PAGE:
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I accidently wrote over my external driveFollow

#1 Jun 30 2011 at 8:12 PM Rating: Decent
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So I recently dual booted Ubuntu on to my laptop, I downloaded the files onto my desktop due to ease of use and put them on my external drive to transfer them to my laptop. While installing Ubuntu I accidentally selected my external drive as the install path instead of my laptop drive, they are the same size, and only realized it when I unplugged my external to get files off of it to put on my desktop.

When I plug it into my desktop (running windows 7) it does not recognize it or acknowledge that it is plugged in, but when I plug it into my laptop when I am running Ubuntu it finds it and when I view the contents all it has on it is a partial install of Ubuntu. is there a way that I can recover most if not all of what was on the drive before hand, it had all of my music, pictures and movies over the last 6 years on it.
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#2 Jun 30 2011 at 9:32 PM Rating: Excellent
29,913 posts
The good news is yes, it's probably recoverable. You will need an undelete software to recover it. I use a copy of this one. it's not free, but it works well and is simple and easy to use. Also you can download it electronically. You can also try testdisk photorec if you want a free one, but its command line. there are plenty of others out there too.

The tricky part here is how much of your drive you will be able to recover. when you format and reinstall a drive like that, what really happens is that the hard drive master records get told "there is no file there, ignore it, treat it as empty space" It doesn't go an "un write" the file. It's still there. until you write something over the top of it. so you are on a race against the clock. power down and unplug the external drive for now, then install the undelete software on the main installation. you want to wait to bring up the external drive until you are ready to start the recovery.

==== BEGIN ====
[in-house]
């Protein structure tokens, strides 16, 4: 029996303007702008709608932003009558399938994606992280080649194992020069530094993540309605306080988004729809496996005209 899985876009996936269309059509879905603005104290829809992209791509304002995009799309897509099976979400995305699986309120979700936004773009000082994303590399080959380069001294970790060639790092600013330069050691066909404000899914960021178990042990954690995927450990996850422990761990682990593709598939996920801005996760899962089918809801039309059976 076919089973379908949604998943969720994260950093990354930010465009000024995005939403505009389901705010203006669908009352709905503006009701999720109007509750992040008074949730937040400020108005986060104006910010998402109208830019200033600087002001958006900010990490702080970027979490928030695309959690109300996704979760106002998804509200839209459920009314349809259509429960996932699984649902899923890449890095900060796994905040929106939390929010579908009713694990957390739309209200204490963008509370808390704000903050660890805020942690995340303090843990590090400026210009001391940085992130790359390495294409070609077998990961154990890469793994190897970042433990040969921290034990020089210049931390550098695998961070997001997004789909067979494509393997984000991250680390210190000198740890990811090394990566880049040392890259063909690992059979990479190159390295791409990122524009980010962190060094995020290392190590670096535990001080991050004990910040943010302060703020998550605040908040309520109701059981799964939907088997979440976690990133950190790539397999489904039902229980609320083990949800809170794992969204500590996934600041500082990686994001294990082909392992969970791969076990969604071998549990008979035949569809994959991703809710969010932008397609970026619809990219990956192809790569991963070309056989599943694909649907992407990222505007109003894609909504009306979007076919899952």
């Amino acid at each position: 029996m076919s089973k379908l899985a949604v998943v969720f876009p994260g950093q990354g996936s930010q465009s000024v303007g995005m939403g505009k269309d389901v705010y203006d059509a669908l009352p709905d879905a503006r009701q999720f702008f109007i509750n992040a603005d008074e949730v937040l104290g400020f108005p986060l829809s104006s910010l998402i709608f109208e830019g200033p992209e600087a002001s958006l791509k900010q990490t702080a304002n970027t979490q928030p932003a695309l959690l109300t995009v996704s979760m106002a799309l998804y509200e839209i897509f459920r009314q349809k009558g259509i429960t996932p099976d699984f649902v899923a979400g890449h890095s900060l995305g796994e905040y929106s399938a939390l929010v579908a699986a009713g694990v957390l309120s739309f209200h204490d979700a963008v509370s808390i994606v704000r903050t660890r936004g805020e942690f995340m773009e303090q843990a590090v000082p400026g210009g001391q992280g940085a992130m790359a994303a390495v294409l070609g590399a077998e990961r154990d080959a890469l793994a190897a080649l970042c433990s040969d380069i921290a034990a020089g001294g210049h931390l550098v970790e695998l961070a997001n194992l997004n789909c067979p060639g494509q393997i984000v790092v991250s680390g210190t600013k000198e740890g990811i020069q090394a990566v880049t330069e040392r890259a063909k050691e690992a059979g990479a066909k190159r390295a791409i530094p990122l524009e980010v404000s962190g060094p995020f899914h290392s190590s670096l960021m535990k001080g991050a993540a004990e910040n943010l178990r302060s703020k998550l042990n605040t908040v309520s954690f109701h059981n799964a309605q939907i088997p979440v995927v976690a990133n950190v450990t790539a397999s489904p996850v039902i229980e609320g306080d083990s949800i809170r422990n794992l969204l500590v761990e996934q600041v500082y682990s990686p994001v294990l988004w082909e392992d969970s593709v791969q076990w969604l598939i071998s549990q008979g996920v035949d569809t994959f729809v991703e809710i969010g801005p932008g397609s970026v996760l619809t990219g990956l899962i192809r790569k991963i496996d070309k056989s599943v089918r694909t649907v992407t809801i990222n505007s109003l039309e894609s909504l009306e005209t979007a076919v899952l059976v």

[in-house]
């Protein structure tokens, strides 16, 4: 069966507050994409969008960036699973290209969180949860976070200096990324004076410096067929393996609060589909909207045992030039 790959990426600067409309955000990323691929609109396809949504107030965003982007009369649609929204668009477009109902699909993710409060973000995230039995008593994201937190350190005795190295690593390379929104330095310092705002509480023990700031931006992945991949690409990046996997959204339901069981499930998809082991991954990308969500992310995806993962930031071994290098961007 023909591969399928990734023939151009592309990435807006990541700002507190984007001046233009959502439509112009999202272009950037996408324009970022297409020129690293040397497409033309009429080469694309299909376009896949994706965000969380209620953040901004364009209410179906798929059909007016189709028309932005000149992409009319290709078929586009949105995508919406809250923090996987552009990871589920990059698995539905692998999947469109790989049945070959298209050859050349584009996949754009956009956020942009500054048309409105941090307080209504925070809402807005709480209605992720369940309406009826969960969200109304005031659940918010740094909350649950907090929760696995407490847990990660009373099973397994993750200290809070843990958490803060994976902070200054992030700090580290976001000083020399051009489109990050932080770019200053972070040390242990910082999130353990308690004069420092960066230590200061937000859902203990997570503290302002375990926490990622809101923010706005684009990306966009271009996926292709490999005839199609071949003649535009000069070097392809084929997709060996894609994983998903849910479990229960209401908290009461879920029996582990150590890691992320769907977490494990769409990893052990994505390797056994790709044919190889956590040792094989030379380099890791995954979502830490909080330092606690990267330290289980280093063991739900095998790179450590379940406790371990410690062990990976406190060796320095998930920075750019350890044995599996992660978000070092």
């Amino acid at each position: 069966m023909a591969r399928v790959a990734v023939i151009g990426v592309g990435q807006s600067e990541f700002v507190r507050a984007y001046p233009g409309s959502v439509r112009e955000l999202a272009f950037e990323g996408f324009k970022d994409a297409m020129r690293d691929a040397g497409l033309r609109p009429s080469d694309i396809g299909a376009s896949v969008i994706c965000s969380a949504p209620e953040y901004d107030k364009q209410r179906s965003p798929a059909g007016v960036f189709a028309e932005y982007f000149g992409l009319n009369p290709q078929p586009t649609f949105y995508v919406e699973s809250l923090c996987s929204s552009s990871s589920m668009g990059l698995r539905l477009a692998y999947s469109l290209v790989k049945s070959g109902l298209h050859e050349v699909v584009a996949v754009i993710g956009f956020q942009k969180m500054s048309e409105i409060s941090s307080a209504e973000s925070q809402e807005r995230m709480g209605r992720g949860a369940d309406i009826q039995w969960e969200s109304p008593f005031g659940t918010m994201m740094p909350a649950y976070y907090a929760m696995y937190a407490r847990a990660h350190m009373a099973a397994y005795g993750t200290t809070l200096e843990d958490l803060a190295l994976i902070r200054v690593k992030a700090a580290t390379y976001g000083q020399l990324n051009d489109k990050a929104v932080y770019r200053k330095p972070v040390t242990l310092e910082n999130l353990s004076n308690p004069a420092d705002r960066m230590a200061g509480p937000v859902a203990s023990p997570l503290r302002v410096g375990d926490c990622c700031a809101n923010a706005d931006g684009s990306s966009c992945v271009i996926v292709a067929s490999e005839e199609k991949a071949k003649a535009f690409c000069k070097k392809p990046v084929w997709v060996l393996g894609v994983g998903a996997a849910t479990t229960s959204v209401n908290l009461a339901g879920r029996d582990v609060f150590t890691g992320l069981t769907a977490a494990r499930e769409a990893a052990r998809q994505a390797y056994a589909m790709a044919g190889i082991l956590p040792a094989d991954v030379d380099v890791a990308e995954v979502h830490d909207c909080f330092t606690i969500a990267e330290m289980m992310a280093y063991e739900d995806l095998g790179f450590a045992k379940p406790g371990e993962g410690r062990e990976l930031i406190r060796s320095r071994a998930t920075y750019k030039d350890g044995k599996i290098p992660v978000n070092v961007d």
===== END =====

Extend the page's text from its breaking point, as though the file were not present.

You will also need empty space as large as the data you are recovering to write it back to. You can recover it back to the same spot it started out at, but I don't reccommend this as it can damage your chances of future recovery if something goes wrong on the first try. Sometimes one file is toast and causes a recovery to fail, but the rest of the files in that pass are intact and will work if you retry.

Once you get everything recovered, take a look at the sticky in here and the section on backup drives, now that you know for a fact you need a better backup system. though admittedly in that specific scenario it wouldn't have helped as much

if you need any specific pointers on the restore process, feel free to PM me.
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